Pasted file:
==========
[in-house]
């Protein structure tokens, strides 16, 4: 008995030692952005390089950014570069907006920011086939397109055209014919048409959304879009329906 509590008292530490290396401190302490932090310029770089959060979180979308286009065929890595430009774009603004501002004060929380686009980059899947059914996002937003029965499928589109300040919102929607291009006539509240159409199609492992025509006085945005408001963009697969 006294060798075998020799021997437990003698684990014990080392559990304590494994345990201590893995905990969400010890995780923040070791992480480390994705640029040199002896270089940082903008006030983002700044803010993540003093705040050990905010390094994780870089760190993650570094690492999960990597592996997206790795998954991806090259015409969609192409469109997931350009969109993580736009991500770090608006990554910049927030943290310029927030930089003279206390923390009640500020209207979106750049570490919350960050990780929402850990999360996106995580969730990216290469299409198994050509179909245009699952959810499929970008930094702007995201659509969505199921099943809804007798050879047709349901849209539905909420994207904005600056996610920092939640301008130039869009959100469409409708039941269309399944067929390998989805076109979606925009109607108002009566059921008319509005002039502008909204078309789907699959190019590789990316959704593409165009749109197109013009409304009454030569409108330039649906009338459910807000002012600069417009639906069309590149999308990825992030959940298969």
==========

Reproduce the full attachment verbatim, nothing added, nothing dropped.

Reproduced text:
[in-house]
């Protein structure tokens, strides 16, 4: 008995030692952005390089950014570069907006920011086939397109055209014919048409959304879009329906 509590008292530490290396401190302490932090310029770089959060979180979308286009065929890595430009774009603004501002004060929380686009980059899947059914996002937003029965499928589109300040919102929607291009006539509240159409199609492992025509006085945005408001963009697969 006294060798075998020799021997437990003698684990014990080392559990304590494994345990201590893995905990969400010890995780923040070791992480480390994705640029040199002896270089940082903008006030983002700044803010993540003093705040050990905010390094994780870089760190993650570094690492999960990597592996997206790795998954991806090259015409969609192409469109997931350009969109993580736009991500770090608006990554910049927030943290310029927030930089003279206390923390009640500020209207979106750049570490919350960050990780929402850990999360996106995580969730990216290469299409198994050509179909245009699952959810499929970008930094702007995201659509969505199921099943809804007798050879047709349901849209539905909420994207904005600056996610920092939640301008130039869009959100469409409708039941269309399944067929390998989805076109979606925009109607108002009566059921008319509005002039502008909204078309789907699959190019590789990316959704593409165009749109197109013009409304009454030569409108330039649906009338459910807000002012600069417009639906069309590149999308990825992030959940298969």